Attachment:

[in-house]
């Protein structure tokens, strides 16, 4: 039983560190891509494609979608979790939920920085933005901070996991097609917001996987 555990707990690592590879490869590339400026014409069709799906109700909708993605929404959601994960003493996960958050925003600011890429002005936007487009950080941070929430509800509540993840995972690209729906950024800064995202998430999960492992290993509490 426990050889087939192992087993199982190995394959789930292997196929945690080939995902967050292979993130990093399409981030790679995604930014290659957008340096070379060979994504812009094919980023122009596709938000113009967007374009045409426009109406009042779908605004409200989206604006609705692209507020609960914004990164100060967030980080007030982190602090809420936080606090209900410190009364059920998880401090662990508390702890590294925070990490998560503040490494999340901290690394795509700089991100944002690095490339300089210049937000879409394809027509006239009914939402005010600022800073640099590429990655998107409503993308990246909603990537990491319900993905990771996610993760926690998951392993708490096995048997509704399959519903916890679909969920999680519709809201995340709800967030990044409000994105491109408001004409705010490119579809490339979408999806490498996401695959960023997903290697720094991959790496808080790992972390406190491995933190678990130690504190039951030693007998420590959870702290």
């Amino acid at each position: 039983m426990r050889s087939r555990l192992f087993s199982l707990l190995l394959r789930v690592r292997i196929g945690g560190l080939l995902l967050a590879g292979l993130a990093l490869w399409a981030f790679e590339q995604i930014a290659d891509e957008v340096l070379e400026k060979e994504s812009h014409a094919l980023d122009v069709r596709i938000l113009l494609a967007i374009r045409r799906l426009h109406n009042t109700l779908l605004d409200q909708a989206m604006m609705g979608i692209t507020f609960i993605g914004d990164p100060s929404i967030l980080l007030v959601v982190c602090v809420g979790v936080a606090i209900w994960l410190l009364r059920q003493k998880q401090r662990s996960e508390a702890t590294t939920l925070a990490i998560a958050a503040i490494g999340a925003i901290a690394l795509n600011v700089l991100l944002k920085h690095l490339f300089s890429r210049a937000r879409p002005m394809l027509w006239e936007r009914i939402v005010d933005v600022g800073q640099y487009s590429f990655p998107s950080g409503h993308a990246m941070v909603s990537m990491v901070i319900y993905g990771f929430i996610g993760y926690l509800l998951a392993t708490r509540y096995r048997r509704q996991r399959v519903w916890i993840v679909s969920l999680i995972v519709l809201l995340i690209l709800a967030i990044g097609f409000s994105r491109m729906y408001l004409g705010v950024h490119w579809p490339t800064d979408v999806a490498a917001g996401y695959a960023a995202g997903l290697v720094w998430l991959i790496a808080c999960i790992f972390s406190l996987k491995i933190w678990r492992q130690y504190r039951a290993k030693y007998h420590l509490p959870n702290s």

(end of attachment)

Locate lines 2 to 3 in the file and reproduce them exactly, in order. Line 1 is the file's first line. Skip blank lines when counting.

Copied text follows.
């Protein structure tokens, strides 16, 4: 039983560190891509494609979608979790939920920085933005901070996991097609917001996987 555990707990690592590879490869590339400026014409069709799906109700909708993605929404959601994960003493996960958050925003600011890429002005936007487009950080941070929430509800509540993840995972690209729906950024800064995202998430999960492992290993509490 426990050889087939192992087993199982190995394959789930292997196929945690080939995902967050292979993130990093399409981030790679995604930014290659957008340096070379060979994504812009094919980023122009596709938000113009967007374009045409426009109406009042779908605004409200989206604006609705692209507020609960914004990164100060967030980080007030982190602090809420936080606090209900410190009364059920998880401090662990508390702890590294925070990490998560503040490494999340901290690394795509700089991100944002690095490339300089210049937000879409394809027509006239009914939402005010600022800073640099590429990655998107409503993308990246909603990537990491319900993905990771996610993760926690998951392993708490096995048997509704399959519903916890679909969920999680519709809201995340709800967030990044409000994105491109408001004409705010490119579809490339979408999806490498996401695959960023997903290697720094991959790496808080790992972390406190491995933190678990130690504190039951030693007998420590959870702290």
């Amino acid at each position: 039983m426990r050889s087939r555990l192992f087993s199982l707990l190995l394959r789930v690592r292997i196929g945690g560190l080939l995902l967050a590879g292979l993130a990093l490869w399409a981030f790679e590339q995604i930014a290659d891509e957008v340096l070379e400026k060979e994504s812009h014409a094919l980023d122009v069709r596709i938000l113009l494609a967007i374009r045409r799906l426009h109406n009042t109700l779908l605004d409200q909708a989206m604006m609705g979608i692209t507020f609960i993605g914004d990164p100060s929404i967030l980080l007030v959601v982190c602090v809420g979790v936080a606090i209900w994960l410190l009364r059920q003493k998880q401090r662990s996960e508390a702890t590294t939920l925070a990490i998560a958050a503040i490494g999340a925003i901290a690394l795509n600011v700089l991100l944002k920085h690095l490339f300089s890429r210049a937000r879409p002005m394809l027509w006239e936007r009914i939402v005010d933005v600022g800073q640099y487009s590429f990655p998107s950080g409503h993308a990246m941070v909603s990537m990491v901070i319900y993905g990771f929430i996610g993760y926690l509800l998951a392993t708490r509540y096995r048997r509704q996991r399959v519903w916890i993840v679909s969920l999680i995972v519709l809201l995340i690209l709800a967030i990044g097609f409000s994105r491109m729906y408001l004409g705010v950024h490119w579809p490339t800064d979408v999806a490498a917001g996401y695959a960023a995202g997903l290697v720094w998430l991959i790496a808080c999960i790992f972390s406190l996987k491995i933190w678990r492992q130690y504190r039951a290993k030693y007998h420590l509490p959870n702290s």